Outside of the Synagogue, a group of German armed police dutifully guarded the Synagogue, possibly to prevent it from any possible terrorist attacks. On the wall near the entrance of the Synagogue is inscribed the following information:
My English Translation: 5 September 1966 – 5 September 1966 This Synagogue is 100 year old and was set on fire by the Nazis in the Night of Broken Glass. During the Second World War (1939-1945), it was destroyed by the bomb attack in 1943. The front section of this house of God should remain a site of warning and remembrance for all time. NEVER FORGET IT Jewish Community of Great Berlin The Board September 1966
One thing Berlin has taught me is perhaps this: To bravely embrace not only the good, but also the bad memory. Not for revenge, but for mutual growth.
Note of acknowledgment:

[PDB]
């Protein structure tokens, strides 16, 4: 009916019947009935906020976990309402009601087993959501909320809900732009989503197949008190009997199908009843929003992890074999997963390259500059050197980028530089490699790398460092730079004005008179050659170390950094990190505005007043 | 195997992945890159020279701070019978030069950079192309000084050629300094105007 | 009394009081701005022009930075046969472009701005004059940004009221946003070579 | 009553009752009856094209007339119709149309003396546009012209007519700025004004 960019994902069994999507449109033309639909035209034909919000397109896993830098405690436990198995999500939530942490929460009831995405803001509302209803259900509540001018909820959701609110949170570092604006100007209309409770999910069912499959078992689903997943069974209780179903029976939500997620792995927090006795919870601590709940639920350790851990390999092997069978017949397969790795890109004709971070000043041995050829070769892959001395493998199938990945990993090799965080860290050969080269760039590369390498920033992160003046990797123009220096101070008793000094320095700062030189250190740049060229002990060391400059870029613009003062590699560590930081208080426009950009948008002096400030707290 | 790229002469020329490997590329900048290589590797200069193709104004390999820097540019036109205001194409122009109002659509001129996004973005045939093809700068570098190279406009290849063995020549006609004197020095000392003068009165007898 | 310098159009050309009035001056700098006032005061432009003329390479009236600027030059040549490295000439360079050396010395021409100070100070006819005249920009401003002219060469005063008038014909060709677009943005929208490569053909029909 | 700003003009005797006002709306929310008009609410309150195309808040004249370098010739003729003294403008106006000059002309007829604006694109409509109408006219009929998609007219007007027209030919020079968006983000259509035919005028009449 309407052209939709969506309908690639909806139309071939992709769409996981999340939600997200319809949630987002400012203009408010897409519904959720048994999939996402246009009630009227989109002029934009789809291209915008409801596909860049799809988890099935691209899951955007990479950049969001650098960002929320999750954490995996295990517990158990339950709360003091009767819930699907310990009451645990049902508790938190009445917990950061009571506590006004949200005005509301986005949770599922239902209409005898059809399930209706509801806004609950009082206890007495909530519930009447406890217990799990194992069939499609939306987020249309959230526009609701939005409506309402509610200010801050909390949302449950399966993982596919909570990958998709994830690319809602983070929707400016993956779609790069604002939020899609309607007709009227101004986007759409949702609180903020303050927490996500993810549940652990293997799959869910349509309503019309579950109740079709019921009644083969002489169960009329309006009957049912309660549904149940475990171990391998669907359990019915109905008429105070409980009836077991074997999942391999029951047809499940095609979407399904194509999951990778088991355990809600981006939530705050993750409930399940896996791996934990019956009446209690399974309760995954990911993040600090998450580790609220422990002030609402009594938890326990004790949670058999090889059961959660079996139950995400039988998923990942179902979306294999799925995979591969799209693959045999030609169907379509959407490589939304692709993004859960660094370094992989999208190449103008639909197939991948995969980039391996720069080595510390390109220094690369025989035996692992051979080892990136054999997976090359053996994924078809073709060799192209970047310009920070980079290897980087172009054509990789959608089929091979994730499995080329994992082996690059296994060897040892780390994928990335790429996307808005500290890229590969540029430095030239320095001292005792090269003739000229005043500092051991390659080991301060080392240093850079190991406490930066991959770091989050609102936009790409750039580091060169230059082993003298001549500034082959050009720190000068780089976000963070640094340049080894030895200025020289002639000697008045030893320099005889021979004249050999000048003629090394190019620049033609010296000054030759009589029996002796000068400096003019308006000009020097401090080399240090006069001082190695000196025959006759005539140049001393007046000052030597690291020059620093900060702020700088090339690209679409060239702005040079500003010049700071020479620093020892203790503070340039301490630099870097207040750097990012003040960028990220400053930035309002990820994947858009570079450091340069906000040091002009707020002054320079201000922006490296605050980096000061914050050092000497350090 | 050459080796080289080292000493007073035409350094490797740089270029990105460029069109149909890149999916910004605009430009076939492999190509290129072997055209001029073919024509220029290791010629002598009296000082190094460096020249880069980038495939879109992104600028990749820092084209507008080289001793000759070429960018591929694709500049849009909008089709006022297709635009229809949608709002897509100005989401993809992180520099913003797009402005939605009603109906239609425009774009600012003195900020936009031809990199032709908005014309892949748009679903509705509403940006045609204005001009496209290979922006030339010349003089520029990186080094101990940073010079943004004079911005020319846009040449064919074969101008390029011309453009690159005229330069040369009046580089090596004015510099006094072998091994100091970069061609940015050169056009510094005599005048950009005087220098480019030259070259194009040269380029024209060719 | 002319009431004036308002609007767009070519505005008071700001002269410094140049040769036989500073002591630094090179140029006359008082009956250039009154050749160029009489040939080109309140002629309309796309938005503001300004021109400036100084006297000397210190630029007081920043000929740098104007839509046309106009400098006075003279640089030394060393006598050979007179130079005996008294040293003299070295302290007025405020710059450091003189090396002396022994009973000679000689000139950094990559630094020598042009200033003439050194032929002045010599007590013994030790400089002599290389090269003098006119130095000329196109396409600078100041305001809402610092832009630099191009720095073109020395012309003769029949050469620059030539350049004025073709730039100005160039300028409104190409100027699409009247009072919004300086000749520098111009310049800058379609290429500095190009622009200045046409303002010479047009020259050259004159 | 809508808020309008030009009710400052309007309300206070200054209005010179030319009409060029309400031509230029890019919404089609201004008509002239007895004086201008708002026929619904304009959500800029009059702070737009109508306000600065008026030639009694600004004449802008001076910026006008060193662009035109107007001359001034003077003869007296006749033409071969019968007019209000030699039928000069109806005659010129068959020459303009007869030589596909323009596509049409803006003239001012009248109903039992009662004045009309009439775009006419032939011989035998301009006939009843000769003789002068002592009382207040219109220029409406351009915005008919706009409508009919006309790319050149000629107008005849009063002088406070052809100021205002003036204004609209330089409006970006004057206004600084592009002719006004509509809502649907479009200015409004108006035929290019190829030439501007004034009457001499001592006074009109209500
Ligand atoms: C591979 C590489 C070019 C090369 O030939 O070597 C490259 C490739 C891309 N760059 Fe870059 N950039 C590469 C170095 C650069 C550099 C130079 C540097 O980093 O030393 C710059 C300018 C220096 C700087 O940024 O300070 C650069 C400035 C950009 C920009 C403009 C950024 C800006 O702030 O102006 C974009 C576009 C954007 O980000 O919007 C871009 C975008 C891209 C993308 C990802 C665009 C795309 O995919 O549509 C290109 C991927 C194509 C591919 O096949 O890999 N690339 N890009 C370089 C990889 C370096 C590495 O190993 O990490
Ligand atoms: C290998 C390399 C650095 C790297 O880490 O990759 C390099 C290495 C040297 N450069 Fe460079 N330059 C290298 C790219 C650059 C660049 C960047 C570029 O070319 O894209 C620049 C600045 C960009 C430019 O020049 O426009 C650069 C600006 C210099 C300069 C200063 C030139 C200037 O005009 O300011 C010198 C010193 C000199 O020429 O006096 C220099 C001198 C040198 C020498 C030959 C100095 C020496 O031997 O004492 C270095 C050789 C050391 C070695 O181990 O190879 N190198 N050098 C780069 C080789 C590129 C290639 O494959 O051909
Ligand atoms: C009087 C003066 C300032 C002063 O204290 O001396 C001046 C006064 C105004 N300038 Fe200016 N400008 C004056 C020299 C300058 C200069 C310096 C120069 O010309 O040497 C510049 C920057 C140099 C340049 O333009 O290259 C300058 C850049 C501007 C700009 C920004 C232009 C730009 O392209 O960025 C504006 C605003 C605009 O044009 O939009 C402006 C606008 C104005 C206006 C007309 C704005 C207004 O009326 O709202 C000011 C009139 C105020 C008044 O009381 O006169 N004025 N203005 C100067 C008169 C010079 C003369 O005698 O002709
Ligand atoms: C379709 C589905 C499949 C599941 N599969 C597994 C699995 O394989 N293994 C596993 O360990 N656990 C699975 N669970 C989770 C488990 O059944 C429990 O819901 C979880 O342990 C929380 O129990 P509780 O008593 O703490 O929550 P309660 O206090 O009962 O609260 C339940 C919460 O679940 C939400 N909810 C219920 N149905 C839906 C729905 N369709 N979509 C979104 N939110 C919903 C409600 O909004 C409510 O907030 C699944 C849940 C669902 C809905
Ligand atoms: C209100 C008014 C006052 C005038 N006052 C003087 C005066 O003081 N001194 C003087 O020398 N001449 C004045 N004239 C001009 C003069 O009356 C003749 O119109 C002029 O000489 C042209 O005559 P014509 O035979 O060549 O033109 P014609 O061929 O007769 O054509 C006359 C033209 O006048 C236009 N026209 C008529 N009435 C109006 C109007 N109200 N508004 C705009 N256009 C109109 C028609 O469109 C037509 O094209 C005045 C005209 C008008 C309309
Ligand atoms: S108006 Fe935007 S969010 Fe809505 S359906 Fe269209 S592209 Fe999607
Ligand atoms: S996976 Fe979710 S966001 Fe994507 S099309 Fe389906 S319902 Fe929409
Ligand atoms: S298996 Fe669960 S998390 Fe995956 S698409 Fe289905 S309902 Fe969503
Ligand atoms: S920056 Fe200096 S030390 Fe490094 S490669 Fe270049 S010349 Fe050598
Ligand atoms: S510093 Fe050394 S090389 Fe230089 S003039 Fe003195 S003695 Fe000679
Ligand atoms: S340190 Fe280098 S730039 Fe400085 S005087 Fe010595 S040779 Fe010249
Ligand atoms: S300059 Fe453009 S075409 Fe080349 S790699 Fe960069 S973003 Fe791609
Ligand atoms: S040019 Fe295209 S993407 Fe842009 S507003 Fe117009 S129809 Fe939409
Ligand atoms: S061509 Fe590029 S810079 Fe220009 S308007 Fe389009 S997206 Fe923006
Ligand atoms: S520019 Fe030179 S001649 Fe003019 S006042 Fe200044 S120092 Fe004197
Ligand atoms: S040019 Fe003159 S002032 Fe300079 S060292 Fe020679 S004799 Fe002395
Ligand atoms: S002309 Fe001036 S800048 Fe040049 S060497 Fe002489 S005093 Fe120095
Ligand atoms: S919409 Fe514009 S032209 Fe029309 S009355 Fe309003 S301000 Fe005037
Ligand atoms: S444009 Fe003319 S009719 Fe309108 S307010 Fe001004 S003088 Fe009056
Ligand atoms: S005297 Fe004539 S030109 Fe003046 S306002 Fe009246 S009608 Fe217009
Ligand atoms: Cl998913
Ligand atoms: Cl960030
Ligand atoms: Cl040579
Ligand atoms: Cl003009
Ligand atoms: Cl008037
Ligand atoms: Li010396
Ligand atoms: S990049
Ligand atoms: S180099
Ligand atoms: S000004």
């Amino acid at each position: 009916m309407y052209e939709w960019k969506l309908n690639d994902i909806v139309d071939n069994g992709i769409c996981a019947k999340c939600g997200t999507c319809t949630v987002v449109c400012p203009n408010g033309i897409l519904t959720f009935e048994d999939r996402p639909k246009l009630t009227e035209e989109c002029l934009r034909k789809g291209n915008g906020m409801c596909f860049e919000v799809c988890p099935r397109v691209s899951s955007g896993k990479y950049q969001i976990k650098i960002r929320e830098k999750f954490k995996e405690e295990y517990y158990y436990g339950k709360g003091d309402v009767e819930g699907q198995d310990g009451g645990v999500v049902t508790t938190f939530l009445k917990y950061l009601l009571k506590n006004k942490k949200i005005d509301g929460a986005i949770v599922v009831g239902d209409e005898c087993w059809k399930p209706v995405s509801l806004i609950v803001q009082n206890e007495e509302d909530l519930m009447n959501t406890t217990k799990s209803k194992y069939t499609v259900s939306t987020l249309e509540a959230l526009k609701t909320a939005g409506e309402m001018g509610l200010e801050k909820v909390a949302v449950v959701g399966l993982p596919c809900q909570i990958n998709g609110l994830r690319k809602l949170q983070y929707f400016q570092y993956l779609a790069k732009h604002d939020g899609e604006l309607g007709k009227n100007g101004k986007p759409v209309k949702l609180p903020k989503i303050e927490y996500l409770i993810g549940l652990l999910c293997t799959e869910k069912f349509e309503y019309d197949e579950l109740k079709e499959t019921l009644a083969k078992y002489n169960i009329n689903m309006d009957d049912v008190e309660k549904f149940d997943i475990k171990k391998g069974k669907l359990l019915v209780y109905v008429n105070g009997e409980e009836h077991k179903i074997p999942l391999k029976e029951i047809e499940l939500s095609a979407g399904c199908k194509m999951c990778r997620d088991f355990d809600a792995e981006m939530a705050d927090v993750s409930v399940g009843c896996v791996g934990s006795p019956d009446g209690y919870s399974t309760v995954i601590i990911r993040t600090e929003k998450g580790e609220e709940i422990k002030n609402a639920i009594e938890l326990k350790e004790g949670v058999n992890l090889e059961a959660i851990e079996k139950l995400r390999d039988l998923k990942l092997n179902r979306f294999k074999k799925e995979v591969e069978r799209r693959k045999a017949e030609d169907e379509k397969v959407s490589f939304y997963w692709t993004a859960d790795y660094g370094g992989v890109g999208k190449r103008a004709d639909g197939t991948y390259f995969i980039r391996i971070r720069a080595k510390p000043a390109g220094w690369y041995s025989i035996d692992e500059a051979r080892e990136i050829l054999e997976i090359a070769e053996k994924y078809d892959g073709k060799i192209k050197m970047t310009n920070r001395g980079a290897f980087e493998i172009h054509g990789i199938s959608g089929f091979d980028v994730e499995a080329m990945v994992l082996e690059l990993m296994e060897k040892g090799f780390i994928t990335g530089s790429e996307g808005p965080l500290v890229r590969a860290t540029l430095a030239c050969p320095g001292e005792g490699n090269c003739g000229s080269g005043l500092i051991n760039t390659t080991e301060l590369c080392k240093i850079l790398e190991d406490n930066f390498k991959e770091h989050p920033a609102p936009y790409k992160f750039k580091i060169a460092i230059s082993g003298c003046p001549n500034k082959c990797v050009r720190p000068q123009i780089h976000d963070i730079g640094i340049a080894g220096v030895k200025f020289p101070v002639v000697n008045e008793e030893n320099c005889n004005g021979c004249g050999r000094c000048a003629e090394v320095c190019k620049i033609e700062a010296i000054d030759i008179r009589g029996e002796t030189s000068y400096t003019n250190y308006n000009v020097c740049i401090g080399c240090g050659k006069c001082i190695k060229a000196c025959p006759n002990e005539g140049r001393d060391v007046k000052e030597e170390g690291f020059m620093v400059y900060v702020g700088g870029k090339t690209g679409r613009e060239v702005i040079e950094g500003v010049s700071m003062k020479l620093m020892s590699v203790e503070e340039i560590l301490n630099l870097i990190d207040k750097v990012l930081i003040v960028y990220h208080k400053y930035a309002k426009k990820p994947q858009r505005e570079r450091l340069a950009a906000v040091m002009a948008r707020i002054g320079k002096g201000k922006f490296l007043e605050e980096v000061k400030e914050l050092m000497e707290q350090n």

Many thanks to my dear brother – Paul Lee – for paying me to be his tour guide during his stay in Berlin. All the above information are gathered from the excellent American tour guide in the Insider Tour, the informative local guide in the Berlin Cathedral, the detailed Lonely Planet “Germany,” and the picture history book entitled “Deutsche Geschichte: Von den Anfängen bis zur Gegenwart” written by Cornelia Fraz and Leo H. Strohm and illustrated by Kyra Stempell. I do not forget the many informative websites available on the internet. See my citations of them in the text. My way of collecting sources and telling the history reflect my own subjectives. It was also my first time to visit Berlin. So, if there is any error, omission, or distortion of facts, please do kindly inform me. Hope you enjoy reading this personal venture into the history of Berlin 😀